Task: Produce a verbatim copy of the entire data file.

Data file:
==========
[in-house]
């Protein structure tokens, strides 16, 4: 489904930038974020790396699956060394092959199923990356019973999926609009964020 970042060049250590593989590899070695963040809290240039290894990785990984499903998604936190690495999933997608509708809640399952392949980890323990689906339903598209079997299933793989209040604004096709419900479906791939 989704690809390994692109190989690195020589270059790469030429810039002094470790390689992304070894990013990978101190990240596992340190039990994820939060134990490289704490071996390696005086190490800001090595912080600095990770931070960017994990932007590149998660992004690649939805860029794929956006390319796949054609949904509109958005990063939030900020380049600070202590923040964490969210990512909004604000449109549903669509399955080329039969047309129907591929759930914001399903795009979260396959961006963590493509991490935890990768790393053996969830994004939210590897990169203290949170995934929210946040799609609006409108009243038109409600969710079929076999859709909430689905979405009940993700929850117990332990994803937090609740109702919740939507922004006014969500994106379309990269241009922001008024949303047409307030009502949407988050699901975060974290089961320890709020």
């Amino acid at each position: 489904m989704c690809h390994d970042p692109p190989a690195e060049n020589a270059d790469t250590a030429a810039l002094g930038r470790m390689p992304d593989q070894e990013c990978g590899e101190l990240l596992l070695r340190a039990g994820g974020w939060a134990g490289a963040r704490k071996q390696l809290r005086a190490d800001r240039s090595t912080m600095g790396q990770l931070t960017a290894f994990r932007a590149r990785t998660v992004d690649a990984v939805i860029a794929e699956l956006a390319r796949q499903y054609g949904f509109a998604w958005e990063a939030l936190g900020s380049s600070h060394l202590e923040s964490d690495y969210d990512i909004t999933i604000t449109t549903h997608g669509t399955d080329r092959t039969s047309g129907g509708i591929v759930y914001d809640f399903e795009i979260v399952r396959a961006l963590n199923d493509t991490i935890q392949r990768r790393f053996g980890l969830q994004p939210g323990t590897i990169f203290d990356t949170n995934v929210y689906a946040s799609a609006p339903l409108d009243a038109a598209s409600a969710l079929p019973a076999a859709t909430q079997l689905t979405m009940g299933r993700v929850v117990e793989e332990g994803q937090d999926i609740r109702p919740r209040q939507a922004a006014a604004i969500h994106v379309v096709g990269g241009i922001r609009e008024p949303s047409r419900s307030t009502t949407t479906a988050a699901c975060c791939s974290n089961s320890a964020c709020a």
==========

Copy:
[in-house]
């Protein structure tokens, strides 16, 4: 489904930038974020790396699956060394092959199923990356019973999926609009964020 970042060049250590593989590899070695963040809290240039290894990785990984499903998604936190690495999933997608509708809640399952392949980890323990689906339903598209079997299933793989209040604004096709419900479906791939 989704690809390994692109190989690195020589270059790469030429810039002094470790390689992304070894990013990978101190990240596992340190039990994820939060134990490289704490071996390696005086190490800001090595912080600095990770931070960017994990932007590149998660992004690649939805860029794929956006390319796949054609949904509109958005990063939030900020380049600070202590923040964490969210990512909004604000449109549903669509399955080329039969047309129907591929759930914001399903795009979260396959961006963590493509991490935890990768790393053996969830994004939210590897990169203290949170995934929210946040799609609006409108009243038109409600969710079929076999859709909430689905979405009940993700929850117990332990994803937090609740109702919740939507922004006014969500994106379309990269241009922001008024949303047409307030009502949407988050699901975060974290089961320890709020």
């Amino acid at each position: 489904m989704c690809h390994d970042p692109p190989a690195e060049n020589a270059d790469t250590a030429a810039l002094g930038r470790m390689p992304d593989q070894e990013c990978g590899e101190l990240l596992l070695r340190a039990g994820g974020w939060a134990g490289a963040r704490k071996q390696l809290r005086a190490d800001r240039s090595t912080m600095g790396q990770l931070t960017a290894f994990r932007a590149r990785t998660v992004d690649a990984v939805i860029a794929e699956l956006a390319r796949q499903y054609g949904f509109a998604w958005e990063a939030l936190g900020s380049s600070h060394l202590e923040s964490d690495y969210d990512i909004t999933i604000t449109t549903h997608g669509t399955d080329r092959t039969s047309g129907g509708i591929v759930y914001d809640f399903e795009i979260v399952r396959a961006l963590n199923d493509t991490i935890q392949r990768r790393f053996g980890l969830q994004p939210g323990t590897i990169f203290d990356t949170n995934v929210y689906a946040s799609a609006p339903l409108d009243a038109a598209s409600a969710l079929p019973a076999a859709t909430q079997l689905t979405m009940g299933r993700v929850v117990e793989e332990g994803q937090d999926i609740r109702p919740r209040q939507a922004a006014a604004i969500h994106v379309v096709g990269g241009i922001r609009e008024p949303s047409r419900s307030t009502t949407t479906a988050a699901c975060c791939s974290n089961s320890a964020c709020a």